RODNEY ANONYMOUS—AKA Rodney Linderman—hasn't changed much since the days when the Dead Milkmen were poking fun at mainstream American culture while simultaneously creeping their way into mainstream American culture via MTV. He might be even more outspoken now. In fact, I think I asked Linderman two questions during our 34-minute conversation—five minutes of which were actually about the Dead Milkmen.
Linderman—who was about an hour away from attending the Green Party caucus in his longtime home base of Philadelphia—has something to say about everything, which could be expected considering the Dead Milkmen's place in history as punk rock's foremost satirists. We covered the caucus itself, which brought together Jill Stein—a physician and 1979 Harvard Medical School grad—and Roseanne Barr ("Song ideas always get dropped in your lap"); the Velvet Underground ("One of the best examples of punk rock there is"); and—sure, why not—Joseph Stalin ("His favorite instrument was the theremin").
Then there are the Milkmen themselves. The band spent the better part of the '80s laughing at everyone else's expense. And while they could be seen as too jokey by some, history tells us that songs like "Nitro Burning Funny Cars" and "The Thing that Only Eats Hippies" are brilliant today. And "Bitchin' Camaro"? Okay, perhaps brilliantly stupid. Even though the Dead Milkmen made their reputation taking the piss out of everything, it's something Linderman doesn't take sole credit for.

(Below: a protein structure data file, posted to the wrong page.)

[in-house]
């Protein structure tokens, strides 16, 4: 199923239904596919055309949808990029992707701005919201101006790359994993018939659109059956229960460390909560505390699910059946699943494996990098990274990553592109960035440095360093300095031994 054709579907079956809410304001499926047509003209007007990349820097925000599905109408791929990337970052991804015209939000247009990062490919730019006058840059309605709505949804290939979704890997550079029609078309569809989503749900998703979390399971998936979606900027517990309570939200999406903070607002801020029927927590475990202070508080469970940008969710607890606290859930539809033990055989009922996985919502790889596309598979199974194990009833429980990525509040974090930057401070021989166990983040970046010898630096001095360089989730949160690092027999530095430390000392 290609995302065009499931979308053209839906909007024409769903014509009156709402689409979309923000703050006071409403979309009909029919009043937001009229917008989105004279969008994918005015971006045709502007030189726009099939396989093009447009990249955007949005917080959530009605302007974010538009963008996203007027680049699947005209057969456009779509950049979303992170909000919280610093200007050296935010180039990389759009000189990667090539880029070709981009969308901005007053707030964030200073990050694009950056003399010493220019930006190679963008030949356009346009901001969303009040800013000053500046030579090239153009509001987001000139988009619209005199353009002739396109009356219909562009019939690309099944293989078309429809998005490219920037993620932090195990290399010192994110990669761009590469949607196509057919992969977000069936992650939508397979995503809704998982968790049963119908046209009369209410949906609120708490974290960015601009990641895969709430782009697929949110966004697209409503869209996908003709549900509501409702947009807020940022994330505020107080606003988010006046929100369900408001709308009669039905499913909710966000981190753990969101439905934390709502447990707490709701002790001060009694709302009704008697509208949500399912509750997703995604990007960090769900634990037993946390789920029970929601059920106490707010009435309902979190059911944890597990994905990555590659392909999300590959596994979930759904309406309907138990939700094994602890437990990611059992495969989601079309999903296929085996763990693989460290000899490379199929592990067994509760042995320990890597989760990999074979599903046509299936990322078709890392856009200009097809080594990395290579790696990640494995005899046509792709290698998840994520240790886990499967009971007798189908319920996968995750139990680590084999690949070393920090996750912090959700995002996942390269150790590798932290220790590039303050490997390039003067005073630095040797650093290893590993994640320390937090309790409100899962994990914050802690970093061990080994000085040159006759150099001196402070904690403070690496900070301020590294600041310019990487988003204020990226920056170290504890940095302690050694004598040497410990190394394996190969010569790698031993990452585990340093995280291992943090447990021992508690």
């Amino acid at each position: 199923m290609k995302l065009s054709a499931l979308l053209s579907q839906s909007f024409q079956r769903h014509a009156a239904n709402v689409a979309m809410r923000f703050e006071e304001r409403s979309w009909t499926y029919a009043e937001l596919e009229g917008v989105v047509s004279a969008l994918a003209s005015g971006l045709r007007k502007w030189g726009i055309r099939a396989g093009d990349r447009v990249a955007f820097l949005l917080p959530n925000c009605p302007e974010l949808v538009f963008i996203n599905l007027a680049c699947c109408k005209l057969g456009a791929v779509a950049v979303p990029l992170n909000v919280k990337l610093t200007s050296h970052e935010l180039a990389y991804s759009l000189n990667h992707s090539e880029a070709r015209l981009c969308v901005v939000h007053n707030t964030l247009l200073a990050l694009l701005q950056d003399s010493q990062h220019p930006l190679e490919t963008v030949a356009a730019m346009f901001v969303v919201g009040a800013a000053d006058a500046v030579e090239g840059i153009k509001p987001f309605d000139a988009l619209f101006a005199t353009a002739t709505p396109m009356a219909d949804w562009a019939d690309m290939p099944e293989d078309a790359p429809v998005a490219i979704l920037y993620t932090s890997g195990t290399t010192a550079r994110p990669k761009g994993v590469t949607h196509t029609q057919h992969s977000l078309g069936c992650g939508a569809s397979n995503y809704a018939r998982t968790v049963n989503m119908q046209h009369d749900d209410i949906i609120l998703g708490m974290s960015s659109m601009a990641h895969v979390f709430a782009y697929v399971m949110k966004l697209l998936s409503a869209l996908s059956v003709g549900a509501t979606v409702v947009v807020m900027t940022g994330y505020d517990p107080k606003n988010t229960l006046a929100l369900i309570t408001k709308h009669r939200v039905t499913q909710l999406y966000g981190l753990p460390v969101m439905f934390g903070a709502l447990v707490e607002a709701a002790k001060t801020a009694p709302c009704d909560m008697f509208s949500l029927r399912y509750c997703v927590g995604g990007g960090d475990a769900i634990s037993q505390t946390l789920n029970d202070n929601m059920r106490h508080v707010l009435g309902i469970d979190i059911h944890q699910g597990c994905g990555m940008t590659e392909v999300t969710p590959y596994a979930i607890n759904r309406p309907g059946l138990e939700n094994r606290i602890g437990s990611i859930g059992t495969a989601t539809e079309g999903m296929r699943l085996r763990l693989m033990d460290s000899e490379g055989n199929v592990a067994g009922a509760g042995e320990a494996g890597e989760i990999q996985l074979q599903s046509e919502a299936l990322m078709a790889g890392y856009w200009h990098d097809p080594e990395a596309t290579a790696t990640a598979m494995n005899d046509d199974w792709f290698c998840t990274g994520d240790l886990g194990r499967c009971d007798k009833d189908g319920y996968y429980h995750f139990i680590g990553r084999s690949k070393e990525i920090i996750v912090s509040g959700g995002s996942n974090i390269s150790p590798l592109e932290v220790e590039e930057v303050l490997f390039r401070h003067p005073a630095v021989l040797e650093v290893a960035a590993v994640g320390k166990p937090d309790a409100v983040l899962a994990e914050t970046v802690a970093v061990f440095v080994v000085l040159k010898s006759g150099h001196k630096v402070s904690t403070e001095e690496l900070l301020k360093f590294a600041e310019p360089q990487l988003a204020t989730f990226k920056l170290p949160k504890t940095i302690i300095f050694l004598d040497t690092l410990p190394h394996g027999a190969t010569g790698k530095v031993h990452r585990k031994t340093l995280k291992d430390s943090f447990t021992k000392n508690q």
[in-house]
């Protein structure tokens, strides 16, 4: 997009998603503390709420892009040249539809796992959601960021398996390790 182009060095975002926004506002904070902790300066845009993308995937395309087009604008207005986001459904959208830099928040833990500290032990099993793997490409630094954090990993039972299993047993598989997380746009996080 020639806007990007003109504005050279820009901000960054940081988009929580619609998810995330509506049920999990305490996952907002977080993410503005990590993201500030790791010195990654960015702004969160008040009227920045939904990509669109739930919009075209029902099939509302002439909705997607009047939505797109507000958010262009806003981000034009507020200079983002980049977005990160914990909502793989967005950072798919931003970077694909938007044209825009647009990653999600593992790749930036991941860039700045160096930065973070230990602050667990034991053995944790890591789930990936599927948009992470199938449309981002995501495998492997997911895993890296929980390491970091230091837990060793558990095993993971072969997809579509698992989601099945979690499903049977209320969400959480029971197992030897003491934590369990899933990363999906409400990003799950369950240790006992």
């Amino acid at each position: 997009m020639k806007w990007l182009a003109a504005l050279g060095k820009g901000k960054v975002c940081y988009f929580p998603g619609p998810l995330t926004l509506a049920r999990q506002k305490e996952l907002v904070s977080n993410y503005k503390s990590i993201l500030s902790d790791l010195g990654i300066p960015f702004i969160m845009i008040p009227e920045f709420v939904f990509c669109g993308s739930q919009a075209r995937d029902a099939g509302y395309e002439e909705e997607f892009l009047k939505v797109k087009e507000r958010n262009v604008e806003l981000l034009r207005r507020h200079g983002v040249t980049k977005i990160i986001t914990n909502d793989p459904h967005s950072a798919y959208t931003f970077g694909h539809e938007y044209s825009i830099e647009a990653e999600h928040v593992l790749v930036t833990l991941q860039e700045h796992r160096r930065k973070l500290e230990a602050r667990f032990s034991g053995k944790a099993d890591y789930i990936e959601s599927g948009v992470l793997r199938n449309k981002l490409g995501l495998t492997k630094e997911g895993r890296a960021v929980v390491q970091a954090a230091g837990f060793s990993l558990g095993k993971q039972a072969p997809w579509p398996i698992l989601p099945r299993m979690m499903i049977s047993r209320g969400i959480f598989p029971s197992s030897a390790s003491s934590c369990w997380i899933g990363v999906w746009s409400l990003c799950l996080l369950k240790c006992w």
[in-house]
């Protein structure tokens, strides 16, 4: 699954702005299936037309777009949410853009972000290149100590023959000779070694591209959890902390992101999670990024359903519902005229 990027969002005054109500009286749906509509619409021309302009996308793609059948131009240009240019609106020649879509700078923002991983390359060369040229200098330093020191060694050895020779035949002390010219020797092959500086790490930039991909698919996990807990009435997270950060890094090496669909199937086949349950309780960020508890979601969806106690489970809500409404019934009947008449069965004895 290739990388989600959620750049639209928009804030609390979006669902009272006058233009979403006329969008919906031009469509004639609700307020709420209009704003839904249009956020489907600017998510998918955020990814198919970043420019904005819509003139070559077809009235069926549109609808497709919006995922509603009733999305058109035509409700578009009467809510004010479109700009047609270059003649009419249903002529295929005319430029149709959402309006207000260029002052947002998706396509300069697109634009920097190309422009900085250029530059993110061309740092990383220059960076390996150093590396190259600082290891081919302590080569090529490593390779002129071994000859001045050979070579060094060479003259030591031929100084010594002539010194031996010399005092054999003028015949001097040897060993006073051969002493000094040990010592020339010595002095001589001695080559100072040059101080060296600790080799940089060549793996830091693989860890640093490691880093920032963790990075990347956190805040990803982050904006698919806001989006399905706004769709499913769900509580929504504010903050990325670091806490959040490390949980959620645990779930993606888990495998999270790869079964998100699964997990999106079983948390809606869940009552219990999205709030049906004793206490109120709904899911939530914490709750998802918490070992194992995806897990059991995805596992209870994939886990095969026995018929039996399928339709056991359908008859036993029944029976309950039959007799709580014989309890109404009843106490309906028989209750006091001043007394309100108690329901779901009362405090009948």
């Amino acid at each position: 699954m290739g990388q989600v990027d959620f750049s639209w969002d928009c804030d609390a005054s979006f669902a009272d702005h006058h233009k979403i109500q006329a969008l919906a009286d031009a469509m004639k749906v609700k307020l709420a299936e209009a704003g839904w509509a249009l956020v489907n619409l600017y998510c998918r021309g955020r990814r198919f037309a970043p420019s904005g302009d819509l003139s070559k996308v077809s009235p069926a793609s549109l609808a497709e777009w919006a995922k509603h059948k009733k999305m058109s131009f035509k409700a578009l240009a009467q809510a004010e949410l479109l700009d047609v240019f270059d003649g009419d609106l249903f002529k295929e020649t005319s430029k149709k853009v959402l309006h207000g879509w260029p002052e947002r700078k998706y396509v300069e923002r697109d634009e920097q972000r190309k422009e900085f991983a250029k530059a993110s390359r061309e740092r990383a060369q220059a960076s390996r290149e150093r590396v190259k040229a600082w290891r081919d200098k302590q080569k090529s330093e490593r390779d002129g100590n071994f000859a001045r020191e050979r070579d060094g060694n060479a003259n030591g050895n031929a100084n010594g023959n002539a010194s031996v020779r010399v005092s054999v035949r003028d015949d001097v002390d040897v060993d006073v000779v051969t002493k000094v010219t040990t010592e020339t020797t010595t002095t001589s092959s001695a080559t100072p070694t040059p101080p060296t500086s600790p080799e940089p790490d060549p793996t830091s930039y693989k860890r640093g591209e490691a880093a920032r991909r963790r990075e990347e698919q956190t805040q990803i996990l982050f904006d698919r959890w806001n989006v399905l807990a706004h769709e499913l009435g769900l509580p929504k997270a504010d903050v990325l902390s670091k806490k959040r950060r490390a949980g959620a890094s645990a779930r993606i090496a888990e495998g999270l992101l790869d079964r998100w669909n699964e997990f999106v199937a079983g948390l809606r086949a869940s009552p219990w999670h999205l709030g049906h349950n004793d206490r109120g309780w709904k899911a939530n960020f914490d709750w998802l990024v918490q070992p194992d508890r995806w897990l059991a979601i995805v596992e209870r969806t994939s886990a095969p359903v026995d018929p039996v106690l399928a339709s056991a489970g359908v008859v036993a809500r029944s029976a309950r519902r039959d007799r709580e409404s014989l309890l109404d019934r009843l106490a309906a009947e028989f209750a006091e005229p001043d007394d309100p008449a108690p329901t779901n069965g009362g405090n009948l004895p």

"I think nearly every musician—at least in the music I listen to—is a satirist," he says. "You make music because you know something's wrong with the world."
Over the past decade the Dead Milkmen have become—albeit relatively quietly—more active. The suicide of original bassist Dave Schulthise in 2004 led the remaining members—Linderman, drummer Dean Sabatino, and guitarist Joe Genaro—and the Low Budgets bassist Dan Stevens to play a handful of memorial shows after a 13-year spell. In 2008, the band fired things up full-time, making it official at Austin's Fun Fun Fun Fest. And most people probably don't know that the Dead Milkmen put out a new record in 2011 called The King in Yellow, an album that's only slightly less silly than its predecessors, and just as venomous.
Linderman still writes about music for a weekly in Philly, covering bands that—like the Milkmen before them—are slightly off the beaten path. He takes jabs at modern punk rock, calling it about the furthest thing from punk out there. And he still has a soft spot for bands coming up in podunks across America that are distanced from music destinations.
"On a social ladder being a musician should be just above chicken plucker," says Linderman. "Better music would come out of it."
My conversation with Linderman not only proves he's never at a loss for words, but he's never at a loss for potential song ideas either, whether a Green Party caucus or attending a craft fair with his wife... in a cemetery.
"The really bizarre part was that a person was getting buried about 100 feet away," Linderman tells me. "I was talking to a friend on the phone at the time and he told me, 'Hey, that sounds like a Dead Milkmen song.'" Linderman pauses for a second and laughs. "Life sounds like a Dead Milkmen song."